After this troubling experience, I looked to other predictors which have been developed to learn if in any other circumstances samples were removed for no other reason than that they did not fit the model in cross validation. Other predictors of chemosensitivity were developed by removing samples which did not fit the cross validation results. At times, almost half of the original samples intended to be used in the model are removed. Once again, this is an incredibly biased approach which does little more than give the appearance of a successful cross validation. These predictors are then applied to unknown samples and statements are made about those unknowns despite the fact that in some cases no independent validation at all has been performed.

A closer look at some of the other methods used m the development of the predictors is also concerning. Applying prior multiple T-tests to specifically filter data being used to develop a predictor is an inappropriate use of the technology as it biases the cross validation to be extremely successful when the T-tests are performed only once before development begins. This bias is so great, that accuracy exceeding 90% can be achieved with random samples. ….

My efforts in the lab have led me to have concerns about the robustness of these prediction models in different situations. Over time, different versions of software which apply these predictors have been developed. In using some of the different versions of software, I found that my results were drastically different despite the fact that I bad been previously told that the different versions of the classifier code yielded almost exactly the same results. The results from the different versions are so drastically different that it is impossible for all versions to be accurate. Publications using different versions have been published and predictions are claimed to be accurate in all circumstances. If a predictor is being applied in a descriptive study or in a clinical for any reason, it should be confined that the version of software that is being used to apply that predictor yields accurate predictions in independent validation.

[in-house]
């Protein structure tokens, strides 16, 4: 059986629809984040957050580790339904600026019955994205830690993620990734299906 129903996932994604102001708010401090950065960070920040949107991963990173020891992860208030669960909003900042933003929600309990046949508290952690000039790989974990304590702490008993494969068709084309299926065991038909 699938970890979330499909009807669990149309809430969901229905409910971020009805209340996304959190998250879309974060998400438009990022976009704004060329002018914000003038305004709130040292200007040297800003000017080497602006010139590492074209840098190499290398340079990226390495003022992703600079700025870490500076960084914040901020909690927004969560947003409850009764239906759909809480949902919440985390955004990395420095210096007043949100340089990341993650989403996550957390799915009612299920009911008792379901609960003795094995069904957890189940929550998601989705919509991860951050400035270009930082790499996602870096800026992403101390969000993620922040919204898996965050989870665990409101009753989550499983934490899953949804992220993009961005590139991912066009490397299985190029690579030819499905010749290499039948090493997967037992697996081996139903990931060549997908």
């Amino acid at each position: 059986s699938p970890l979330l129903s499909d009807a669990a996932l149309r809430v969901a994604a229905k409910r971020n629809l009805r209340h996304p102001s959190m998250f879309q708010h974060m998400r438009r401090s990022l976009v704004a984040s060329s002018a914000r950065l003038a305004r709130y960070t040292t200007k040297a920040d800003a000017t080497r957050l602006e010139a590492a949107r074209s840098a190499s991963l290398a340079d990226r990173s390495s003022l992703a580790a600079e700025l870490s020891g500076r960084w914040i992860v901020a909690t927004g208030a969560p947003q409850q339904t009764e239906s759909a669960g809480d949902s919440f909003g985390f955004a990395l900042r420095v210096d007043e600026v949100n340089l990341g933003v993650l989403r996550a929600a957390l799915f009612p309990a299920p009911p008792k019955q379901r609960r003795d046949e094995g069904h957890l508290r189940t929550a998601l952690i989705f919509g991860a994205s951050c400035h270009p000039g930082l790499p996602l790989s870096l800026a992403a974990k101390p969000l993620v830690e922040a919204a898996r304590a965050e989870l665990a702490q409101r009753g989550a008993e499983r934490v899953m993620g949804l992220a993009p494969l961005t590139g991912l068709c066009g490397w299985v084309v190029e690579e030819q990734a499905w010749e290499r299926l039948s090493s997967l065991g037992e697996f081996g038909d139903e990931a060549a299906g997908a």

….Some other predictors which have been developed in the lab claim to predict likelihood of tumor biology deregulation. The publication which reports the development of these predictors was recently accepted for publication in JAMA. The cancer biology predictors were developed by taking gene lists from prominent papers in the literature and using them to generate signatures of tumor biology/microenvironment deregulation. The problem is in the methods used to generate those predictors. A dataset consisting of a conglomerate of cancer cell lines (which we refer to as IJC) was used for each predictor’s development an in-house program, Filemerger, was used to bring the gene list of the IJC down to include only the relevant genes for a given predictor. At that point, samples were sorted using hierarchical clustering and then removed one by one and reclustered at each step until two distinct clusters of expression were shown. This step in and of itself biases the model to work successfully in cross validation although an argument could be made that this is acceptable because the gene list is already known to be relevant. The decision regarding how to identify one group of samples as properly regulated and the other as deregulated is where the methods become unclear. There is no way to know if the phenotypes were assigned appropriately, backwards, or if the two groups accurately represent the two phenotypes in question at all.….